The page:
The Bounty of the Hunt

By Heather Tallman | December 01, 2013
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Water fowl

As more and more people take control of where their food comes from, how it is raised and what they feed themselves and their families, a dialog has opened up amongst consumers about going back to the root of the culinary evolution.

Indiana’s forests and waterways are an abundant source of food for many who choose to gather their own. From fish to waterfowl to game, the bounty of the hunt is shared in both the home and restaurant settings.

Former sous-chef, forager and Indiana native Matt DuCharme shared with me a bit of insight as to why he seeks out locally sourced game and even hunts for his own.

“A big reason is simply proving to myself that I can provide. Sometimes it simply comes down to being thankful for a good hunt and harvest. The same reasons apply as to why I may choose to garden or fish. There are a multitude of reasons why someone may hunt or fish and that is a personal choice.“

“I do not know of specific health benefits,” he continued, “but by eating wild game that I caught myself, I am eliminating my reliance on the outside world for a small portion of my food. I am eliminating the possibility of contaminants that may occur in processing. It just TASTES better to me.

“I have eaten many things that I simply do not like, be it texture or taste. Wild game in general tastes good to me. Deer, elk, rabbit, pheasant, duck, quail—all have a unique flavor profile. We [as a society] have an incredible wealth of food items out there that are different and wonderful, however, too many of us get sucked into the ‘fast and easy’ game of eating or feeding our families.”

Not all of us have the luxury, skill or time to forage for our own meat, and other treasures the land provides. Luckily, we live in an area that boasts unique markets, artisanal butcher shops and restaurants inventive enough to have it on their menu.

Kincaid’s Meat Market in Indianapolis has bison, quail, squab and duck in their case right now and lamb, goat, elk and buffalo can be found at the Meat Shop of Indianapolis, on High School Road. Nationally popular Maple Leaf Farms Pekin duck can be found both online and on many menus in Indiana, Illinois and Michigan. Recently they have started offering ground duck and duck bacon.

Popular Indianapolis-based Goose the Market carries a varied selection as do the three Moody’s Butcher Shop locations in Central Indiana and Sahara Mart in Bloomington. Alternately, there is a seasonal selection of quail, veal, lamb and goat available at Binford Farmers’ Market.

Claus’ German Sausage and Meats (formerly Klemm’s) on the south side of Indianapolis will process your game for you with required documentation.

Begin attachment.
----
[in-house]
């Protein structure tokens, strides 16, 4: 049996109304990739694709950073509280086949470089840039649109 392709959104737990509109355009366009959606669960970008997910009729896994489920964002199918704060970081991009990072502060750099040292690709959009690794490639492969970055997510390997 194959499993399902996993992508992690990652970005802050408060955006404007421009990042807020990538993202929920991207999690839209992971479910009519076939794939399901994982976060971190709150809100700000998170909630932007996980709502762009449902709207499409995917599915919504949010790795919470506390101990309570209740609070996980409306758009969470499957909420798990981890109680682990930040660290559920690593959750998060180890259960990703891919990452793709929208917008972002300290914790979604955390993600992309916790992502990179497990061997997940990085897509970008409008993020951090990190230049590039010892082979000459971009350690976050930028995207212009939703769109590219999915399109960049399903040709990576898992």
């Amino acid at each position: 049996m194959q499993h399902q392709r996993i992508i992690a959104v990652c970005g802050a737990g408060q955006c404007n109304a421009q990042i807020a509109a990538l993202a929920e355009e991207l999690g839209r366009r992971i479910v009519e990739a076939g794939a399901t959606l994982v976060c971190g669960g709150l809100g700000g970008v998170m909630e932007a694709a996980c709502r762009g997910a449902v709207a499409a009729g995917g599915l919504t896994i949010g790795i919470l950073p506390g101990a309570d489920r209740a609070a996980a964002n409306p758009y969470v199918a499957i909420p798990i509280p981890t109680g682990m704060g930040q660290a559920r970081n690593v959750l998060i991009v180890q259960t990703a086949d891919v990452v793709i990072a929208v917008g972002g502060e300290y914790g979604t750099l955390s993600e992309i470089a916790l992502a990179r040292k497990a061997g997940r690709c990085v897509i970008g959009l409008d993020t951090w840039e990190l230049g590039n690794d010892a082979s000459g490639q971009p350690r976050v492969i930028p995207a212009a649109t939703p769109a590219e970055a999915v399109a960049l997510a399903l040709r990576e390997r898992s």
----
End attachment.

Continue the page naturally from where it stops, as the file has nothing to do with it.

Locally farm-raised rabbit from Meat the Rabbit can be found on many Central Indiana menus such as Finch’s Brasserie in Bloomington, Late Harvest Kitchen, R Bistro, Libertine, 10:01, Bluebeard—all in Indianapolis—plus Indigo Duck in Franklin and the Local Eatery and Pub in Westfield.

Educational opportunities are beginning to crop up and become more mainstreamed in Central Indiana. Hoosier Outdoor Heritage, a division of the Indiana Department of Natural Resources, recently unveiled a new educational series called Hunt, Fish, Eat.

This program was started in the fall of 2012 in Bloomington and has had three additional series: two in Fort Wayne and one in Indianapolis. The program is designed to reach out to individuals who want to eat locally or source their own food and would be interested in learning to hunt or fish to accomplish this task.

The program is designed for adults and consists of a series of educational classes over the course of a few weeks. For example, the DNR recently finished the Hunt, Fish, Eat: Whitetail Deer series in Indianapolis. This course met once a week for four weeks for about three hours an evening. The course covered the basics of deer hunting but also introduced participants to venison dishes.

As seasons change in Indiana, so do both the menus at local restaurants and the offerings of local butcher shops and meat markets. Seek out a new dish in your area and be inspired to make it yourself at home.

Matt DuCharme shared this recipe, which makes use of venison tenderloin and is a great introduction to cooking with this meat for the first time or even for holiday entertaining.

These appetizers go great with many items, and make a wonderful game-day snack. I like to pair the South of the Border medallions with jalapeños stuffed with cream cheese and wrapped with bacon.

Bacon-Wrapped Tenderloin Medallions

Marinade Option 1: Homemade Italian

Marinade Option 2: South of the Border

Article from Edible Indy at http://edibleindy.ediblecommunities.com/eat/bounty-hunt
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